Developing Fluency in Student Writing
"What should I write about?"
"I don't know anything about the topic."
"I don't know how to say it."
"How can I write if I can't spell?"
"I can read, but I can't write."
Getting students to write fluently is the first and most important step in getting past comments like these. Fluency is probably the most essential part of teaching basic writing. A student struggling for long periods of time over a few tangled lines, erasing, scratching out, using the dictionary too often, and crumbling up reams of notebook paperů These are all-too-common occurrences in writing classes. Freewriting, a technique presented by the great writing teacher Peter Elbow, offers students and teachers a way to overcome that frustration. This lesson explains how to use Elbow's techniques, and some variations, with adult learners, from beginning levels up through GED instruction.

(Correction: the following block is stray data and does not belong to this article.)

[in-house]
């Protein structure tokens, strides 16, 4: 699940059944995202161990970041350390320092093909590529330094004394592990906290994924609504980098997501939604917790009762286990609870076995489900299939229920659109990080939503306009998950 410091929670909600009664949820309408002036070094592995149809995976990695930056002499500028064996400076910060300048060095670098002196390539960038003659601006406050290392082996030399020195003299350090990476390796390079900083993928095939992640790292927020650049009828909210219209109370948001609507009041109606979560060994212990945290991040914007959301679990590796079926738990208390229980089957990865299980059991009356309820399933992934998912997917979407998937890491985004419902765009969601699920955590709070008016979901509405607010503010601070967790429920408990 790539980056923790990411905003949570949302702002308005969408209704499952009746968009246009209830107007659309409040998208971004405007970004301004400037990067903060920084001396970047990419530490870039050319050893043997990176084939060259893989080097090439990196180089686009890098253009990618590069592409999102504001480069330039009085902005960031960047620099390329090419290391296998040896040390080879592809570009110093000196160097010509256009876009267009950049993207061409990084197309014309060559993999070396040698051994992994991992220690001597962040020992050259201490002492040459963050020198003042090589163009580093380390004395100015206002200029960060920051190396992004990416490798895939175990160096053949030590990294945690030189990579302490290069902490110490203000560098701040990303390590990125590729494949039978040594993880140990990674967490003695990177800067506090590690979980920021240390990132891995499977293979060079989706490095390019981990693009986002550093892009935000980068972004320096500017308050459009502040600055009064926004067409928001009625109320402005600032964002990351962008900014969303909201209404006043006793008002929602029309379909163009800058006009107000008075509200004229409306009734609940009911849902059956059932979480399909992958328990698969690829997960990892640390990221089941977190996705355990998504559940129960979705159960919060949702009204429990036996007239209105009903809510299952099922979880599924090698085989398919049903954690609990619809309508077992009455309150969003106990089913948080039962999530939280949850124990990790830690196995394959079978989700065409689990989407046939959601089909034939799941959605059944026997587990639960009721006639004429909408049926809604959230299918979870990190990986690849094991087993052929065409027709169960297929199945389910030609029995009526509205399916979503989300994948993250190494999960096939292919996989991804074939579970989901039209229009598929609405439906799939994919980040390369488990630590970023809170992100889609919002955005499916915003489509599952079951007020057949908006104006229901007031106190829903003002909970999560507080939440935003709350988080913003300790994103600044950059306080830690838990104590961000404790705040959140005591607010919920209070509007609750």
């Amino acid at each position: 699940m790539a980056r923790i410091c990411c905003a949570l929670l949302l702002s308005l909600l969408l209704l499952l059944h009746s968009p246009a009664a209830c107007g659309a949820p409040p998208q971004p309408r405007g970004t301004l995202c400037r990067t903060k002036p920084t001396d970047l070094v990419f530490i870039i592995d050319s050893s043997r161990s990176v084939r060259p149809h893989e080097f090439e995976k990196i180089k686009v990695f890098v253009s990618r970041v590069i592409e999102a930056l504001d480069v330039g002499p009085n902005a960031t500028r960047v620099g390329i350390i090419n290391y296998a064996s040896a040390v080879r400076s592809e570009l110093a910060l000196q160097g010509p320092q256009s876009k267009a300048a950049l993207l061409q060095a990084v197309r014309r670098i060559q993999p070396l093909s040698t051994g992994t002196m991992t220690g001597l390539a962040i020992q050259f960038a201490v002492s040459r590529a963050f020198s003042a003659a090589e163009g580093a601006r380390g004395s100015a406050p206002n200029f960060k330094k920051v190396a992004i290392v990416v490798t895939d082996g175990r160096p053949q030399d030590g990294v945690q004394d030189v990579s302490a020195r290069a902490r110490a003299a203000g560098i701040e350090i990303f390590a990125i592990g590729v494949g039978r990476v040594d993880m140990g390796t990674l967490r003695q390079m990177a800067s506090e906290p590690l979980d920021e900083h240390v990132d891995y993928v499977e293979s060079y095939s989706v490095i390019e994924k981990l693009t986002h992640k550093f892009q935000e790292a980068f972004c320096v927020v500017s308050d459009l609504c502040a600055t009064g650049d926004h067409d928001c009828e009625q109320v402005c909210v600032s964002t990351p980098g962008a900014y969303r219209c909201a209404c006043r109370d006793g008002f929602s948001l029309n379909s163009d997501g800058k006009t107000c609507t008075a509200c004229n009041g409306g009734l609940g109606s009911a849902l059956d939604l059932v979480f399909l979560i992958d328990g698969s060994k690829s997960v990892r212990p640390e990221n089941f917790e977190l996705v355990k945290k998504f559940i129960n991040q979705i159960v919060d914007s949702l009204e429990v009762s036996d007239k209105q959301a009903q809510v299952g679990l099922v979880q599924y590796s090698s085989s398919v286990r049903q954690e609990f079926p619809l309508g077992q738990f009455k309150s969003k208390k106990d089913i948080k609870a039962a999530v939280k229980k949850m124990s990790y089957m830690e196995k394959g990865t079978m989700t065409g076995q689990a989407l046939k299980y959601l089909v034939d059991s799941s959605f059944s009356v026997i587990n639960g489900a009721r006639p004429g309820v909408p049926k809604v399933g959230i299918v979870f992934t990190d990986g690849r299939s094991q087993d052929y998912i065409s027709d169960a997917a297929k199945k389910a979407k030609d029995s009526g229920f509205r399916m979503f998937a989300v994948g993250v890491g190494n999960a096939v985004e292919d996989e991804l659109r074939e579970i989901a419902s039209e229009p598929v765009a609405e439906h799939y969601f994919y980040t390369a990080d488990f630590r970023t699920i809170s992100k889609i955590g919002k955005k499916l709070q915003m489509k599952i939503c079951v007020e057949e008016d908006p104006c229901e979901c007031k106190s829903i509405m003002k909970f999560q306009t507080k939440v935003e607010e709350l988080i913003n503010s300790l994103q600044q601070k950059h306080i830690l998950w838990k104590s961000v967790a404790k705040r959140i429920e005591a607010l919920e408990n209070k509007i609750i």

- Writing: autobiography, exposition, personal narrative, argumentation, comparison and contrast, content review, response, and revision.
Students will be able to:
- Write more fluently (write more and with greater ease)
- Generate writing topics
- Select topics that will yield strong pieces of writing
- Connect personal experience, knowledge, and examples to an assigned topic
- Start a piece of writing
- Respond to other students' writing
National Reporting Systems
Pencils, pens, index cards, unlined paper and paper for writing. Folders,
notebooks, or files for students to save their work will also be needed.
Here are some Web sites that can tell you more about freewriting. These
sites offer some interesting variations on the technique. Some suggest
other techniques that build on the foundation of freewriting. Some of
these sites give some background on Peter Elbow, the "inventor"
You may also wish to look at Peter Elbow's WRITING WITHOUT TEACHERS:
- Elbow, Peter. WRITING WITHOUT TEACHERS. New York: Oxford University Press,